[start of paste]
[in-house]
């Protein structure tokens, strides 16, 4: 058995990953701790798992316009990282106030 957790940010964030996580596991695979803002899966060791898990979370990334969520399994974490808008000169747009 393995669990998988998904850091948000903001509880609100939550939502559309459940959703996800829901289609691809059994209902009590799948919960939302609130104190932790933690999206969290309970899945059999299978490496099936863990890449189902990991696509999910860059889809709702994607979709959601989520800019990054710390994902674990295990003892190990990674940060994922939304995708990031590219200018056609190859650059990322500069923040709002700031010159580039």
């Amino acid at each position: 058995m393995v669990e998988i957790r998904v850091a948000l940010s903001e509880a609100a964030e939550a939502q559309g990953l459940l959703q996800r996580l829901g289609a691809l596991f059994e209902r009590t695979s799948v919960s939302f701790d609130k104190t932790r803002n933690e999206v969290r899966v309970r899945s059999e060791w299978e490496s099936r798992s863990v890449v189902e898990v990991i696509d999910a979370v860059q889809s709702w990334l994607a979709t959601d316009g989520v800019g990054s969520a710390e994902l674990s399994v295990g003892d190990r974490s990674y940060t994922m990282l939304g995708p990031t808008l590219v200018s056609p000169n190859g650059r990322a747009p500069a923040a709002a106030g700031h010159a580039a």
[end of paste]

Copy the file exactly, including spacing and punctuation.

[in-house]
């Protein structure tokens, strides 16, 4: 058995990953701790798992316009990282106030 957790940010964030996580596991695979803002899966060791898990979370990334969520399994974490808008000169747009 393995669990998988998904850091948000903001509880609100939550939502559309459940959703996800829901289609691809059994209902009590799948919960939302609130104190932790933690999206969290309970899945059999299978490496099936863990890449189902990991696509999910860059889809709702994607979709959601989520800019990054710390994902674990295990003892190990990674940060994922939304995708990031590219200018056609190859650059990322500069923040709002700031010159580039």
């Amino acid at each position: 058995m393995v669990e998988i957790r998904v850091a948000l940010s903001e509880a609100a964030e939550a939502q559309g990953l459940l959703q996800r996580l829901g289609a691809l596991f059994e209902r009590t695979s799948v919960s939302f701790d609130k104190t932790r803002n933690e999206v969290r899966v309970r899945s059999e060791w299978e490496s099936r798992s863990v890449v189902e898990v990991i696509d999910a979370v860059q889809s709702w990334l994607a979709t959601d316009g989520v800019g990054s969520a710390e994902l674990s399994v295990g003892d190990r974490s990674y940060t994922m990282l939304g995708p990031t808008l590219v200018s056609p000169n190859g650059r990322a747009p500069a923040a709002a106030g700031h010159a580039a």